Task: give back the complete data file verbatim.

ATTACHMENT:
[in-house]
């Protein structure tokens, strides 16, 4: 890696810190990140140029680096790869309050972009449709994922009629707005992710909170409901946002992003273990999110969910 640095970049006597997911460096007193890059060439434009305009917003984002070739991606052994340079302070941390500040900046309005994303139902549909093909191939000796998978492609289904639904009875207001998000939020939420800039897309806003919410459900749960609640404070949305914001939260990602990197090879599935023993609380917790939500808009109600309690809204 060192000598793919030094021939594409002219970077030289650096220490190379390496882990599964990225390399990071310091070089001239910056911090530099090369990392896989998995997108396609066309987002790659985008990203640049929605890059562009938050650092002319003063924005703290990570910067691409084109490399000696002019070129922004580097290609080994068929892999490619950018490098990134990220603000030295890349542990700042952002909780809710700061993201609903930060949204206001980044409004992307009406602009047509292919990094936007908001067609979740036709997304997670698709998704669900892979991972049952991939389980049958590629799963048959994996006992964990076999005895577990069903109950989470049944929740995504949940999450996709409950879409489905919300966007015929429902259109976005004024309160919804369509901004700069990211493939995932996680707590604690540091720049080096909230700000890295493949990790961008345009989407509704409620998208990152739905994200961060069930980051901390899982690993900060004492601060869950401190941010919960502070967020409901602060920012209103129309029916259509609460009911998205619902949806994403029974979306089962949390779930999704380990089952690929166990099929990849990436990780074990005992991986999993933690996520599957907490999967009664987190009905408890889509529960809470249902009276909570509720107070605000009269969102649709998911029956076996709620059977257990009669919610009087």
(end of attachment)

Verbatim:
[in-house]
């Protein structure tokens, strides 16, 4: 890696810190990140140029680096790869309050972009449709994922009629707005992710909170409901946002992003273990999110969910 640095970049006597997911460096007193890059060439434009305009917003984002070739991606052994340079302070941390500040900046309005994303139902549909093909191939000796998978492609289904639904009875207001998000939020939420800039897309806003919410459900749960609640404070949305914001939260990602990197090879599935023993609380917790939500808009109600309690809204 060192000598793919030094021939594409002219970077030289650096220490190379390496882990599964990225390399990071310091070089001239910056911090530099090369990392896989998995997108396609066309987002790659985008990203640049929605890059562009938050650092002319003063924005703290990570910067691409084109490399000696002019070129922004580097290609080994068929892999490619950018490098990134990220603000030295890349542990700042952002909780809710700061993201609903930060949204206001980044409004992307009406602009047509292919990094936007908001067609979740036709997304997670698709998704669900892979991972049952991939389980049958590629799963048959994996006992964990076999005895577990069903109950989470049944929740995504949940999450996709409950879409489905919300966007015929429902259109976005004024309160919804369509901004700069990211493939995932996680707590604690540091720049080096909230700000890295493949990790961008345009989407509704409620998208990152739905994200961060069930980051901390899982690993900060004492601060869950401190941010919960502070967020409901602060920012209103129309029916259509609460009911998205619902949806994403029974979306089962949390779930999704380990089952690929166990099929990849990436990780074990005992991986999993933690996520599957907490999967009664987190009905408890889509529960809470249902009276909570509720107070605000009269969102649709998911029956076996709620059977257990009669919610009087």